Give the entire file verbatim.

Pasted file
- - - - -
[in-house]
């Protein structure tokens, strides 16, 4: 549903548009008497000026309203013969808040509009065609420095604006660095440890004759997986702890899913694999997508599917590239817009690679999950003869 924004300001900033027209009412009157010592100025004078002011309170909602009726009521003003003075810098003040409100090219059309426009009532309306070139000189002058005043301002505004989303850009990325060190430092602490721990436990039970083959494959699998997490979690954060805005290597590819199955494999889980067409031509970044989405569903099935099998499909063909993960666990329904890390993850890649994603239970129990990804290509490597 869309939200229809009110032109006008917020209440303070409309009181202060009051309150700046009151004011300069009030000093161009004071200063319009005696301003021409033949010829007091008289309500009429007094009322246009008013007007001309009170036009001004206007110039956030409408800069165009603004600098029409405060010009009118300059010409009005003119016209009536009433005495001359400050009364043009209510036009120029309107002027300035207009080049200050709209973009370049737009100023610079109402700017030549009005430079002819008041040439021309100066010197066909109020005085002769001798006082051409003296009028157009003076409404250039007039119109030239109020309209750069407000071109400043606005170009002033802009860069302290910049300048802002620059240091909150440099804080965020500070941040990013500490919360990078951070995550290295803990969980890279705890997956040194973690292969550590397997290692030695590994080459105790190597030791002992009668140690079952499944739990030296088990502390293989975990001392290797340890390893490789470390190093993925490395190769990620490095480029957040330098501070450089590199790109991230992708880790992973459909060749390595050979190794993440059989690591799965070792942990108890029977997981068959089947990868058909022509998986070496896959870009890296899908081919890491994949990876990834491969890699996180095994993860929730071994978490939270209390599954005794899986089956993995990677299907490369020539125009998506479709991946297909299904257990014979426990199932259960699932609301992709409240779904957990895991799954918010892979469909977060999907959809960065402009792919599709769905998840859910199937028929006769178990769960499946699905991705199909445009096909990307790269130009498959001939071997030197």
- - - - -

[in-house]
């Protein structure tokens, strides 16, 4: 549903548009008497000026309203013969808040509009065609420095604006660095440890004759997986702890899913694999997508599917590239817009690679999950003869 924004300001900033027209009412009157010592100025004078002011309170909602009726009521003003003075810098003040409100090219059309426009009532309306070139000189002058005043301002505004989303850009990325060190430092602490721990436990039970083959494959699998997490979690954060805005290597590819199955494999889980067409031509970044989405569903099935099998499909063909993960666990329904890390993850890649994603239970129990990804290509490597 869309939200229809009110032109006008917020209440303070409309009181202060009051309150700046009151004011300069009030000093161009004071200063319009005696301003021409033949010829007091008289309500009429007094009322246009008013007007001309009170036009001004206007110039956030409408800069165009603004600098029409405060010009009118300059010409009005003119016209009536009433005495001359400050009364043009209510036009120029309107002027300035207009080049200050709209973009370049737009100023610079109402700017030549009005430079002819008041040439021309100066010197066909109020005085002769001798006082051409003296009028157009003076409404250039007039119109030239109020309209750069407000071109400043606005170009002033802009860069302290910049300048802002620059240091909150440099804080965020500070941040990013500490919360990078951070995550290295803990969980890279705890997956040194973690292969550590397997290692030695590994080459105790190597030791002992009668140690079952499944739990030296088990502390293989975990001392290797340890390893490789470390190093993925490395190769990620490095480029957040330098501070450089590199790109991230992708880790992973459909060749390595050979190794993440059989690591799965070792942990108890029977997981068959089947990868058909022509998986070496896959870009890296899908081919890491994949990876990834491969890699996180095994993860929730071994978490939270209390599954005794899986089956993995990677299907490369020539125009998506479709991946297909299904257990014979426990199932259960699932609301992709409240779904957990895991799954918010892979469909977060999907959809960065402009792919599709769905998840859910199937028929006769178990769960499946699905991705199909445009096909990307790269130009498959001939071997030197």